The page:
There are two main types of UV technology based on the type of UV lamps used: low pressure and medium pressure. Low pressure lamps have a monochromatic UV output (limited to a single wavelength at 254nm), whereas medium pressure lamps have a polychromatic UV output (with an output between 185-400nm).

 

Benefits of UV disinfection

UV disinfection has many advantages over alternative methods. Unlike chemical treatment, UV does not introduce toxins or residues into process water and does not alter the chemical composition, taste, odour or pH of the fluid being disinfected.

UV treatment can be used for primary water disinfection or as a back-up for other water purification methods such as carbon filtration, reverse osmosis or pasteurisation. Since UV disinfection does not rely on a chemical residual, the location(s) of the units should be carefully considered for optimum performance.

Food, beverage and brewing industries

Disinfection of direct contact water: Although municipal water supplies are normally free from harmful or pathogenic microorganisms, this should not be assumed. In addition, water from private sources such as natural springs could also be contaminated. Any water used as an ingredient, or coming in direct contact with the product, can therefore be a source of contamination. UV disinfects this water without chemicals or pasteurisation. It also allows the re-use of process water, saving money and improving productivity without risking the quality of the product.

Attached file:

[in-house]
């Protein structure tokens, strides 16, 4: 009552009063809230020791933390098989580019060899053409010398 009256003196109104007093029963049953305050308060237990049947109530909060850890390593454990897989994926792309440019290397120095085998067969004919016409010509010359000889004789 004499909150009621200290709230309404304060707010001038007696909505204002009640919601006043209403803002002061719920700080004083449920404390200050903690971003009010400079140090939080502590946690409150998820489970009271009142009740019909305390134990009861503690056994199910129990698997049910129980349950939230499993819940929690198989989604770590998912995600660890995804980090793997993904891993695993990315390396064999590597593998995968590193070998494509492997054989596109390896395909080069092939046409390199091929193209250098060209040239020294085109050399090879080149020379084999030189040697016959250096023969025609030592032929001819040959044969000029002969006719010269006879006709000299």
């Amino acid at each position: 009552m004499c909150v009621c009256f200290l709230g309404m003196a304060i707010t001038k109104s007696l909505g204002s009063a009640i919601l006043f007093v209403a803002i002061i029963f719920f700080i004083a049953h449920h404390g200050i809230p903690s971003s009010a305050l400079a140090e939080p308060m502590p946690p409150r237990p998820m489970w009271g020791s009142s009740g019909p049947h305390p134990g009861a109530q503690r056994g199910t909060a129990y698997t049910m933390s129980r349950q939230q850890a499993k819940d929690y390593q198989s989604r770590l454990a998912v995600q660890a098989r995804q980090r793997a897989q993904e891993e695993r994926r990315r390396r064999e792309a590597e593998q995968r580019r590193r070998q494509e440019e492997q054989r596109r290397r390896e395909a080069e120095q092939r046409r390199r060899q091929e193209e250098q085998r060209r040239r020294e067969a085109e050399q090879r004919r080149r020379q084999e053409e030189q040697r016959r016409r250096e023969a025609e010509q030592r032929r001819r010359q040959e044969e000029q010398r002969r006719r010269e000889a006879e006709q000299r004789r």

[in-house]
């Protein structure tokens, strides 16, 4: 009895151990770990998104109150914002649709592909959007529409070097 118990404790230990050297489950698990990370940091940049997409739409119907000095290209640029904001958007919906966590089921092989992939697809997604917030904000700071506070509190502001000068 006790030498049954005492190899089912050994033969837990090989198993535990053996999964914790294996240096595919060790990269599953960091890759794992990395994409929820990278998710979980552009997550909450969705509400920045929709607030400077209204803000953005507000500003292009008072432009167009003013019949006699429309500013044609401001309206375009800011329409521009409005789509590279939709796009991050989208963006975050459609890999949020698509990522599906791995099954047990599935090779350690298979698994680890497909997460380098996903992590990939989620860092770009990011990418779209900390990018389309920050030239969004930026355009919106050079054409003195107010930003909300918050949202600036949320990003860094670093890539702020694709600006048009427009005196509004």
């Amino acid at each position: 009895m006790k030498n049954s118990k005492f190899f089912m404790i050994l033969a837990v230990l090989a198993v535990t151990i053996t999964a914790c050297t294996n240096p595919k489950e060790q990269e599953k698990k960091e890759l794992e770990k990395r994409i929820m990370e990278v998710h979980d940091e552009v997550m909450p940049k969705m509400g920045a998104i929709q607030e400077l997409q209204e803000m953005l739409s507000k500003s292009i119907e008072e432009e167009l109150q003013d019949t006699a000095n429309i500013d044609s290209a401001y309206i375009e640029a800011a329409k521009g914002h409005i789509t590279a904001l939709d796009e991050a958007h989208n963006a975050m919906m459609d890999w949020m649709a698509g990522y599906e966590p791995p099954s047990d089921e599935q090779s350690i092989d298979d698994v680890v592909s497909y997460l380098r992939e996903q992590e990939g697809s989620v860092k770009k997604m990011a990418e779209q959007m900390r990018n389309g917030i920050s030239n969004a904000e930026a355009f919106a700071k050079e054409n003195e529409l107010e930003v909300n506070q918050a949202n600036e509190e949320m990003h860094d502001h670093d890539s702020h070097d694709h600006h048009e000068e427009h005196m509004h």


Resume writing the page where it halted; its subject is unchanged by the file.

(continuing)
CIP (Clean-in-Place) rinse water: It is essential that the CIP final rinse water used to flush out foreign matter and disinfecting solutions is microbiologically safe. Fully automated UV disinfection systems can be integrated with CIP rinse cycles to ensure final rinse water does not reintroduce microbiological contaminants. Because of their high energy density, MP lamps are less affected by any sudden changes in the temperature of the CIP water than a LP lamp.

Filter disinfection: Reverse osmosis (RO) and granular activated carbon (GAC) are often used to filter process water, but can be a breeding ground for bacteria. UV is an effective way of disinfecting both stored RO and GAC filtered water and has been used in the process industries for many years.

Cooling media and chiller disinfection: Some meat and dairy products are subject to contamination after heat treatment or cooking. UV provides an excellent way to protect foods from contamination by contact-cooling fluids.